Everyone has been talking about the impact of the Bush tax cuts expiring on January 1, 2013. The Heritage Foundation has a new website that shows the average individual tax increase by state. Floridians will experience an average increase in federal income taxes of $3,669. The interactive map of average tax increases by state may be found here.
Heritage’s Morning Bell notes President Obama told an Ohio crowd on June 14th, “I’ve said that this is a make-or-break moment for the middle class, and I believe it.” Indeed it is—because in a sluggish economy, American taxpayers are about to be clobbered by the largest tax increase in history.
According to Heritage:
“Starting January 1, 2013, Americans will face a $494 billion tax increase, the highest ever in one year. According to The Washington Post, congressional aides started calling it “Taxmageddon”—a chilling reference fit for an apocalyptic nightmare. Federal Reserve Chairman Ben Bernanke has warned that it will be a ‘massive fiscal cliff’ for the economy.”
Heritage research shows that families will see an average tax increase of $4,138. Baby boomers’ average increase will be $4,223, and low-income taxpayers can expect a $1,207 increase. Millennials will be hit with an average hike of $1,099, and retirees $857. Check out the infographic to see where you fall.
Taxmageddon falls primarily on middle- and low-income Americans. That’s because, contrary to the President’s rhetoric about “the wealthiest Americans,” 60 percent of the Bush tax cuts went to middle- and low-income taxpayers. The expiration of the patch on the Alternative Minimum Tax (AMT) will cause these taxpayers to pay a tax that was never supposed to hit them, and the expiration of the payroll tax cut is a tax hike almost exclusively on middle- and low-income families.
This is only the direct impact on individual taxpayers. Americans at all income levels will feel the pain of Taxmageddon, because it will slow job creation and wage growth. At 8.2 percent unemployment, it’s the last thing the economy needs.
Where are these tax increases coming from? Under current law, tax policies in seven different categories will expire, and just five of the 18 new tax hikes from Obamacare will begin.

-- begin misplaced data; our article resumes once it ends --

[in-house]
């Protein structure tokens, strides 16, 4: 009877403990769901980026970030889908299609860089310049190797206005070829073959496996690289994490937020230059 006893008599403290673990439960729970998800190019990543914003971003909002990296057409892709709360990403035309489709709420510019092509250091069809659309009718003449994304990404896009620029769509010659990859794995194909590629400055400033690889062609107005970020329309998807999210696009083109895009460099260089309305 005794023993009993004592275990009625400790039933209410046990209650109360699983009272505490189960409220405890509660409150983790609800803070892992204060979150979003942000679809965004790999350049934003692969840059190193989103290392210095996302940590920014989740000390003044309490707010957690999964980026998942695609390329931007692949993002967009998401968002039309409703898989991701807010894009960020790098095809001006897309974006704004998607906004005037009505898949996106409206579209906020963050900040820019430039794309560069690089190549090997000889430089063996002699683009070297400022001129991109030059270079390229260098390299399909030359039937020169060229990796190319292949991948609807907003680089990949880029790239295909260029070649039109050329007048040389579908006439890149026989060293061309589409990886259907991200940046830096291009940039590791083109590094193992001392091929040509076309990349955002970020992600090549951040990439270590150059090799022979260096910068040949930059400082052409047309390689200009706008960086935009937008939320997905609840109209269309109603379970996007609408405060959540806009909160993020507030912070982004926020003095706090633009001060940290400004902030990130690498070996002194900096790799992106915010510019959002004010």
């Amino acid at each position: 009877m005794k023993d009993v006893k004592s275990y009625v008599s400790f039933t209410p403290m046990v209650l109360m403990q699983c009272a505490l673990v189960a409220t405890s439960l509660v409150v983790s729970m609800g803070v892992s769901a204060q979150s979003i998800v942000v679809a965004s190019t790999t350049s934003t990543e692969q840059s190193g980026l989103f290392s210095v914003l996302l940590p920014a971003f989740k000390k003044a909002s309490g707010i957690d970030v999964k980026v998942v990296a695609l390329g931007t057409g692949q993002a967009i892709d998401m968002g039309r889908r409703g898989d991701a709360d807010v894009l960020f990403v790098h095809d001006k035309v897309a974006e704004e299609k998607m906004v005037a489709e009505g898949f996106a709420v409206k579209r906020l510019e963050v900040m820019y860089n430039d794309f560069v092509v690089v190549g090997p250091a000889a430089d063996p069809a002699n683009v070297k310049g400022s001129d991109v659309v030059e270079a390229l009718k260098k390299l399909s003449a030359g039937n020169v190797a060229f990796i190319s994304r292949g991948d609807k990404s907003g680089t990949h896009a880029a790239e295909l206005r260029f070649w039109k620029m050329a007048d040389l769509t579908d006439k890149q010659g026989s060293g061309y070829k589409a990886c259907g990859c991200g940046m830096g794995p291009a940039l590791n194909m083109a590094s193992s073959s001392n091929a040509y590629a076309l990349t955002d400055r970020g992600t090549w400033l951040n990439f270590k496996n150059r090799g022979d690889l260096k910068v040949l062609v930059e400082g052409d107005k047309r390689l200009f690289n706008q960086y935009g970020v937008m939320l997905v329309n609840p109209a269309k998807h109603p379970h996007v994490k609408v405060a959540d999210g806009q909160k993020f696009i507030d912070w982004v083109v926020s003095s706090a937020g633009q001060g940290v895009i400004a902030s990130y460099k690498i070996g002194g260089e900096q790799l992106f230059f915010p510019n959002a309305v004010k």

About a third of Taxmageddon’s increase comes from the expiration of the 2001 and 2003 Bush tax cuts. These cuts are best known for reducing marginal income tax rates, but they also reduced the marriage penalty, increased the Child Tax Credit and the adoption credit, and increased tax breaks for education costs and dependent care costs.
What is the President doing to prevent this? Congress and President Obama have developed a penchant for waiting until the very last minute to act on pressing tax legislation. In 2010, they waited until late December to extend the expiring Bush tax cuts for two years. At the end of 2011, they waited again until late December to extend the expiring payroll tax holiday. This is a bad habit.
The threat of Taxmageddon is clouding jobs and family finances now. Businesses, families, and investors are uncertain about the future. They need to know as soon as possible that this massive tax increase will not hit them on New Year’s Day 2013.
But yesterday, Obama told the crowd he was their economic savior: “I have approved fewer regulations in the first three years of my presidency than my Republican predecessor did in his.” He also warned that Republicans want to raise taxes on the middle class, adding, “This is not spin. This is not my opinion. These are facts.”
The fact is that during his first three years in office, the Obama Administration unleashed 106 new major regulations that increased regulatory burdens by more than $46 billion annually, five times the amount imposed by the George W. Bush Administration during its first three years. Hundreds more costly new regulations are in the pipeline, many of which stem from the Dodd–Frank financial regulation and Obamacare. Conveniently, of course, many of Obamacare’s main provisions—including tax increases—don’t kick in until 2014.